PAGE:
• image(9)

[  Schematic representation of the signal transduction steps in the process of low blue induced shade avoidance syndrome. Auxin and brassinosteroids (BR) are regulated upon low-blue treatment and mediate the expression of various XTH genes in order to stimulate hypocotyl elongation. Each of these hormones regulate the expression of a subset of XTHs. XTHs are listed under auxin if 1-naphthylphthalamic acid (NPA) significantly affected their expression in low blue, and under brassinosteroids if brassinazole (Brz) significantly affected their expression in low blue. XTHs are listed under combined auxin and brassinosteroid control if combined Brz and NPA treatment gave a stronger effect than either inhibitor alone. XTHs in bold indicate XTHs that are regulated specifically in that pathway alone. This results in hypocotyl elongation which is one of the shade avoidance responses. ]

Auxin and brassinosteroids both regulate XTHs in their control of developmental plasticity

The XTHs were recently shown to regulate shade avoidance responses of Arabidopsis petioles to low R:FR, and accordingly XTH enzymatic activity and gene expression were enhanced by low R:FR (Sasidharan et al., 2010). It was not yet known if XTHs were regulated by blue light depletion nor was it known how such regulation would depend on plant hormones. Here we show that both auxin and BR are needed for the full response of seedlings to low blue. We also show that BR and auxin act together to induce hypocotyl elongation and that, despite the transcriptional overlap (Goda et al., 2004; Nemhauser et al., 2004), many XTHs are pre-dominantly regulated by one of the two hormones during the low-blue treatment. Only a few are regulated by both hormones similarly (e.g. Yokoyama and Nishitani, 2001; Goda et al., 2004; Nemhauser et al., 2004; Sun et al., 2010). Interestingly, when the low-blue treatment was combined with a double treatment of both Brz and PEO-IAA, inhibitors of BR and auxin, respectively, the inhibitor-induced suppression of XTH gene expression showed an additive effect only in the case of XTH8. For most others, the XTH suppression by combined Brz and PEO-IAA treatment under low-blue-light conditions was at the same level as for the seedlings treated only with PEO-IAA, irrespective of the effect of the Brz-only treatment. This apparently dominant effect of auxin inhibition is not likely to be due to a hypothetically higher efficacy of the auxin inhibitor relative to the BR inhibitor, since for at least four XTH genes Brz gave a stronger effect than PEO-IAA (Figure 7). Only two XTH genes (XTH8 and XTH16) showed an interaction effect of the combined treatment with Brz and PEO-IAA compared with the single treatments with these inhibitors.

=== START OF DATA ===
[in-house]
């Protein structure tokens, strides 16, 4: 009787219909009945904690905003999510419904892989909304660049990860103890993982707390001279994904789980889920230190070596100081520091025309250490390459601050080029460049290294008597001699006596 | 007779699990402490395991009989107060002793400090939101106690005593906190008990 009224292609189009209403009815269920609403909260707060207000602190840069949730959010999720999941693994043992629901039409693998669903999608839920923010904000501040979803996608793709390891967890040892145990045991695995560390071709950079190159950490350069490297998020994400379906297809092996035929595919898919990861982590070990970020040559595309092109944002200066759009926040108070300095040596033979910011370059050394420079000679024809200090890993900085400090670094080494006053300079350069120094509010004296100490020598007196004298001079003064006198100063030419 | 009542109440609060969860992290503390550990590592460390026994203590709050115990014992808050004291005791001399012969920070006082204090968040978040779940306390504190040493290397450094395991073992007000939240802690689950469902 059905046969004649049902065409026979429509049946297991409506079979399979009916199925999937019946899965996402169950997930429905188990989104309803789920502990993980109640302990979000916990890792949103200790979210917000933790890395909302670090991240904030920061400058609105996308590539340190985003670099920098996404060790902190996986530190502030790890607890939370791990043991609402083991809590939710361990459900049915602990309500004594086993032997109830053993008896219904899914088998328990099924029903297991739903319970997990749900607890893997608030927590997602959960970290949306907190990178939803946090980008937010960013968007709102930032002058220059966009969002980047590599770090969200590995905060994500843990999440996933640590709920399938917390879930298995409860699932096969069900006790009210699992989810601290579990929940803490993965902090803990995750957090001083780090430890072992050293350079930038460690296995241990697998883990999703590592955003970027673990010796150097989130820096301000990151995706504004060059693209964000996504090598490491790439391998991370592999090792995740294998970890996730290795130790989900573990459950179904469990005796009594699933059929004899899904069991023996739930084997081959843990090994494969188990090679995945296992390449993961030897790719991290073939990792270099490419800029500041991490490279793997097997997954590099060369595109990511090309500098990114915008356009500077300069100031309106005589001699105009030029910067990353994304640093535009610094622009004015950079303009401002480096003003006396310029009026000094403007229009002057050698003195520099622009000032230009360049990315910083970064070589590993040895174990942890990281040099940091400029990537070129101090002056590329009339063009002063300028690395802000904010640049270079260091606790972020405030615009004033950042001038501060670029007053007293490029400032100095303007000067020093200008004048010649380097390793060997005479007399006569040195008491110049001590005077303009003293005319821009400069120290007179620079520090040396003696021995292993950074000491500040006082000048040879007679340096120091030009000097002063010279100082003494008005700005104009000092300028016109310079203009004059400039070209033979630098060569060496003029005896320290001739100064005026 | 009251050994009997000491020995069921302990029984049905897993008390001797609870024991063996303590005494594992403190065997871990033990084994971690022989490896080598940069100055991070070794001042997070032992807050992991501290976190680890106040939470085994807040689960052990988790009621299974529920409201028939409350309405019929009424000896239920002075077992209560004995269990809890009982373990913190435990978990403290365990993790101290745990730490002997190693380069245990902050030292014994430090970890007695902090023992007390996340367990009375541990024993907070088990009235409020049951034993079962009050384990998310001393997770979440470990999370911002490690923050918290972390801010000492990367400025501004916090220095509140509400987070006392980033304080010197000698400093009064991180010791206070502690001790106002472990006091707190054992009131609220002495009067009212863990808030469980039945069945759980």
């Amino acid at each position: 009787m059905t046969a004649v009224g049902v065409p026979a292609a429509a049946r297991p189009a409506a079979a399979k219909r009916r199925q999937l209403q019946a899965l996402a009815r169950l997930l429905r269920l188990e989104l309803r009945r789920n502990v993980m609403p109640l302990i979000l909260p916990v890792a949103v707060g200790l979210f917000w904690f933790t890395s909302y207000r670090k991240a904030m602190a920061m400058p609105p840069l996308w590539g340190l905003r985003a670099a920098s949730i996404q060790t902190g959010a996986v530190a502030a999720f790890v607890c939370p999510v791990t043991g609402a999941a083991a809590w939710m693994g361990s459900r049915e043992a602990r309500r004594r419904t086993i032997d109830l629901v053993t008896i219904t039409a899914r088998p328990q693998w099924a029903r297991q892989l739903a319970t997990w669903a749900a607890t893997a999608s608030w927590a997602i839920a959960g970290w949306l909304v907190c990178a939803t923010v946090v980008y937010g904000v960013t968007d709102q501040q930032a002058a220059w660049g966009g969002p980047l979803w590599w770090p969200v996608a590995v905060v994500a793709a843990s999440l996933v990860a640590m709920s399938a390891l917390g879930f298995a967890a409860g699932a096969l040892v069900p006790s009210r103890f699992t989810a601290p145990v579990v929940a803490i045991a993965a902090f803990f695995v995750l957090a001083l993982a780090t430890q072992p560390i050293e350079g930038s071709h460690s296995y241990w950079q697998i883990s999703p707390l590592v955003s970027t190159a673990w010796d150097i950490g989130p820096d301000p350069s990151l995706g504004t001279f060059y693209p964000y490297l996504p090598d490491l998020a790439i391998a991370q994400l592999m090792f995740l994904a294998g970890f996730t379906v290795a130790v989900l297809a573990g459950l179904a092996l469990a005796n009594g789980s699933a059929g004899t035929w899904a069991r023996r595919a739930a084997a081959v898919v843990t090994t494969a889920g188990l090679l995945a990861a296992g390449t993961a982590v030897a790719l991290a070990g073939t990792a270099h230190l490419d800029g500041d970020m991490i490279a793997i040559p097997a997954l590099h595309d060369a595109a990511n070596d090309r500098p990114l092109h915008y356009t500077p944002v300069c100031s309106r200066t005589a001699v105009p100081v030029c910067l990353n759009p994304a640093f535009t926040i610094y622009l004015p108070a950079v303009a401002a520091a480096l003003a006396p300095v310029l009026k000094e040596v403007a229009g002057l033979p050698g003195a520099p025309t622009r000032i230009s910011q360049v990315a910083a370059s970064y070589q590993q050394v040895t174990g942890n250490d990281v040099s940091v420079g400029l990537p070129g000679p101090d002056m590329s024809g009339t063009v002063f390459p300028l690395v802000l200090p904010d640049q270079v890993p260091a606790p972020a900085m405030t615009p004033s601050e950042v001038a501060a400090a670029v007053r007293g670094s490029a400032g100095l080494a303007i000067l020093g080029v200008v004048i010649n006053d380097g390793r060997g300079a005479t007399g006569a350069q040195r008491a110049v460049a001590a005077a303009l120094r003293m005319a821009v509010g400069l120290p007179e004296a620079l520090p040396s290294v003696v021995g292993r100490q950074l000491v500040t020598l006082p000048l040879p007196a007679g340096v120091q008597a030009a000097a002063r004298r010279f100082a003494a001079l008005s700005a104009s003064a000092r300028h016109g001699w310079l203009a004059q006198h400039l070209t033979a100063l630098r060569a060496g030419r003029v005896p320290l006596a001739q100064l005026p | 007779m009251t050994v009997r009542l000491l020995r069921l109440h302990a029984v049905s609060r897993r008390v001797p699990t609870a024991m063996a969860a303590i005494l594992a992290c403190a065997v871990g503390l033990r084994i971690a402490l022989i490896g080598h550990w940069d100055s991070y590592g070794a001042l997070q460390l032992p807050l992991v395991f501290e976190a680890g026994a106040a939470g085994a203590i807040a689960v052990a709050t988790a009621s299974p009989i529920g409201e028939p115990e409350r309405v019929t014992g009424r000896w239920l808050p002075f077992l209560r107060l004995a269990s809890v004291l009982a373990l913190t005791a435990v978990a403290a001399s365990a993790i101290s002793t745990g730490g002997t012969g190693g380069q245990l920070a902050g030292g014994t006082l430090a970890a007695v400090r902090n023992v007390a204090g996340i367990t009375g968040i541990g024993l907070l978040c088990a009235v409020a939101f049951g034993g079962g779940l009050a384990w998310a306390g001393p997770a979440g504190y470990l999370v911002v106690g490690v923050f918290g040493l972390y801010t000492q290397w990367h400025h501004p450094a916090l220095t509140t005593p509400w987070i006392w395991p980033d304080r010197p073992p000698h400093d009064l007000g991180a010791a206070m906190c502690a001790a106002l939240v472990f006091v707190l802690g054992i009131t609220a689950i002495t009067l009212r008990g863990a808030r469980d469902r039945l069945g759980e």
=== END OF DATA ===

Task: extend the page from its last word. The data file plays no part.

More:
Although auxin and BR are thought to act synergistically (e.g. Nemhauser et al., 2004), the XTH expression data shown here do not suggest such a synergistic interaction between auxin and BR under blue light depletion. In fact, we show that the two hormones regulate specific subsets of XTH gene family members, which could explain why the regulated activity of both hormones is required for a complete hypocotyl elongation response to blue light depletion (Figures 5 and 6a). Auxin and BR are involved in other shade avoidance responses as well (e.g. Keuskamp et al., 2010b; Kozuka et al., 2010), but different XTHs are regulated during these responses and the specific regulation of XTHs therefore seems to be dependent on light quality and plant organ (Devlin et al., 2003; Kozuka et al., 2010; Sasidharan et al., 2010).

We thus hypothesize that auxin and BR regulate specific XTH genes in a non-redundant and non-synergistic manner. Future studies testing this hypothesis should include functional testing of the importance of different XTHs from both the auxin- and BR-regulated subsets, using single and multiple xth knockouts. The hypothesis predicts that XTHs from both the auxin and BR subsets should be knocked out simultaneously in order to maximally inhibit low-blue-induced hypocotyl elongation. Alternatively, low-blue-induced XTHs that did show a stronger suppression by the combined inhibition of auxin and BR action, notably XTH8, could be dominant regulators of the elongation response. It should be noted that, in addition to XTHs, various other targets may be controlled by the two hormones in order to stimulate elongation growth. Such targets for growth control might include other cell wall modifying proteins like expansins (e.g. Goda et al., 2004; Nemhauser et al., 2004, 2006; Guo et al., 2009; Park et al., 2010). In Arabidopsis petioles, expansin activity was not enhanced during low-R:FR-induced shade avoidance (Sasidharan et al., 2010), but it remains possible that hypocotyls do show such regulation.

Auxin and brassinosteroids versus other hormone pathways

We show how auxin- and BR-mediated regulation of hypocotyl elongation can account for the low-blue-induced shade avoidance response. Interestingly, we showed previously that gibberellins (GA) are also a control point for shade avoidance (Djakovic-Petrovic et al., 2007; Pierik et al., 2009) implying the involvement of a third hormone. The function of GA is pre-dominantly to degrade growth-inhibiting DELLA proteins. DELLA degradation alone led to only marginal elongation growth, and shade avoidance responses could still be fully induced in multiple DELLA loss-of-function mutants. We therefore proposed a mode of regulation where low blue light induces degradation of DELLA proteins (Djakovic-Petrovic et al., 2007) which allows other growth control pathways, those shown here to be controlled by auxin and BR, to induce enhanced elongation growth.